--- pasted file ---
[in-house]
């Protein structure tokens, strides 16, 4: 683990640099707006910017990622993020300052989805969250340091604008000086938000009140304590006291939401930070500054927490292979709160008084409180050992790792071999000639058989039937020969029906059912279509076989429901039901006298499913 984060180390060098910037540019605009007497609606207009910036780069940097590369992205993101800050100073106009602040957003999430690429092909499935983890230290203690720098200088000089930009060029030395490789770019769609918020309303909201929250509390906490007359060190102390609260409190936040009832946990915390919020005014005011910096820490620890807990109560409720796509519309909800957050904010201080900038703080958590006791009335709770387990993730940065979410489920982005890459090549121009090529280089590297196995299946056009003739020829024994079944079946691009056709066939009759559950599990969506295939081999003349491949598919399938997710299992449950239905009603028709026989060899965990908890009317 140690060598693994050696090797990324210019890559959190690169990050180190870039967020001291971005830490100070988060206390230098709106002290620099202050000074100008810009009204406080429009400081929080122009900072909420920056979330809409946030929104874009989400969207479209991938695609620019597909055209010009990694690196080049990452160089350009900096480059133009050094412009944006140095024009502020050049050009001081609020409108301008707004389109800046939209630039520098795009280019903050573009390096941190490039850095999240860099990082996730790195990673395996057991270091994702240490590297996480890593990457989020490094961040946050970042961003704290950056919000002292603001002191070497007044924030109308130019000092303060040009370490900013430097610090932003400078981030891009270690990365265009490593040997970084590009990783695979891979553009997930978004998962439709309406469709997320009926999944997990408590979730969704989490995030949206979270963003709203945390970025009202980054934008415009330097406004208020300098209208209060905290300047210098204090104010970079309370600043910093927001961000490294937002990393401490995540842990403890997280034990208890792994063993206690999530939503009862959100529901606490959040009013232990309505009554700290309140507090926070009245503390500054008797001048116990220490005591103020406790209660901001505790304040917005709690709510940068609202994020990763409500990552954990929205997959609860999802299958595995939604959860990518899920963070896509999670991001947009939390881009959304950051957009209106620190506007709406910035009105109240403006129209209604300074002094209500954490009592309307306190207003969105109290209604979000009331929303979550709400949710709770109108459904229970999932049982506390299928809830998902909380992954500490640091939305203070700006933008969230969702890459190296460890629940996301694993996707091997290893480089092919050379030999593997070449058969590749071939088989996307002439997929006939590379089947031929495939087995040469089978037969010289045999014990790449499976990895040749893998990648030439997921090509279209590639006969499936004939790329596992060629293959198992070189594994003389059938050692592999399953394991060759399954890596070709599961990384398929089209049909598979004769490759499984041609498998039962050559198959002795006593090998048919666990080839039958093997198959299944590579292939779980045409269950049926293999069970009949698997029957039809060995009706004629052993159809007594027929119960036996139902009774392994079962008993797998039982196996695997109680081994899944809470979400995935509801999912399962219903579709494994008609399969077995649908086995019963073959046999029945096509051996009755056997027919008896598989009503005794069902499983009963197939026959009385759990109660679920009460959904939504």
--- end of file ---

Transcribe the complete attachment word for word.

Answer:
[in-house]
């Protein structure tokens, strides 16, 4: 683990640099707006910017990622993020300052989805969250340091604008000086938000009140304590006291939401930070500054927490292979709160008084409180050992790792071999000639058989039937020969029906059912279509076989429901039901006298499913 984060180390060098910037540019605009007497609606207009910036780069940097590369992205993101800050100073106009602040957003999430690429092909499935983890230290203690720098200088000089930009060029030395490789770019769609918020309303909201929250509390906490007359060190102390609260409190936040009832946990915390919020005014005011910096820490620890807990109560409720796509519309909800957050904010201080900038703080958590006791009335709770387990993730940065979410489920982005890459090549121009090529280089590297196995299946056009003739020829024994079944079946691009056709066939009759559950599990969506295939081999003349491949598919399938997710299992449950239905009603028709026989060899965990908890009317 140690060598693994050696090797990324210019890559959190690169990050180190870039967020001291971005830490100070988060206390230098709106002290620099202050000074100008810009009204406080429009400081929080122009900072909420920056979330809409946030929104874009989400969207479209991938695609620019597909055209010009990694690196080049990452160089350009900096480059133009050094412009944006140095024009502020050049050009001081609020409108301008707004389109800046939209630039520098795009280019903050573009390096941190490039850095999240860099990082996730790195990673395996057991270091994702240490590297996480890593990457989020490094961040946050970042961003704290950056919000002292603001002191070497007044924030109308130019000092303060040009370490900013430097610090932003400078981030891009270690990365265009490593040997970084590009990783695979891979553009997930978004998962439709309406469709997320009926999944997990408590979730969704989490995030949206979270963003709203945390970025009202980054934008415009330097406004208020300098209208209060905290300047210098204090104010970079309370600043910093927001961000490294937002990393401490995540842990403890997280034990208890792994063993206690999530939503009862959100529901606490959040009013232990309505009554700290309140507090926070009245503390500054008797001048116990220490005591103020406790209660901001505790304040917005709690709510940068609202994020990763409500990552954990929205997959609860999802299958595995939604959860990518899920963070896509999670991001947009939390881009959304950051957009209106620190506007709406910035009105109240403006129209209604300074002094209500954490009592309307306190207003969105109290209604979000009331929303979550709400949710709770109108459904229970999932049982506390299928809830998902909380992954500490640091939305203070700006933008969230969702890459190296460890629940996301694993996707091997290893480089092919050379030999593997070449058969590749071939088989996307002439997929006939590379089947031929495939087995040469089978037969010289045999014990790449499976990895040749893998990648030439997921090509279209590639006969499936004939790329596992060629293959198992070189594994003389059938050692592999399953394991060759399954890596070709599961990384398929089209049909598979004769490759499984041609498998039962050559198959002795006593090998048919666990080839039958093997198959299944590579292939779980045409269950049926293999069970009949698997029957039809060995009706004629052993159809007594027929119960036996139902009774392994079962008993797998039982196996695997109680081994899944809470979400995935509801999912399962219903579709494994008609399969077995649908086995019963073959046999029945096509051996009755056997027919008896598989009503005794069902499983009963197939026959009385759990109660679920009460959904939504």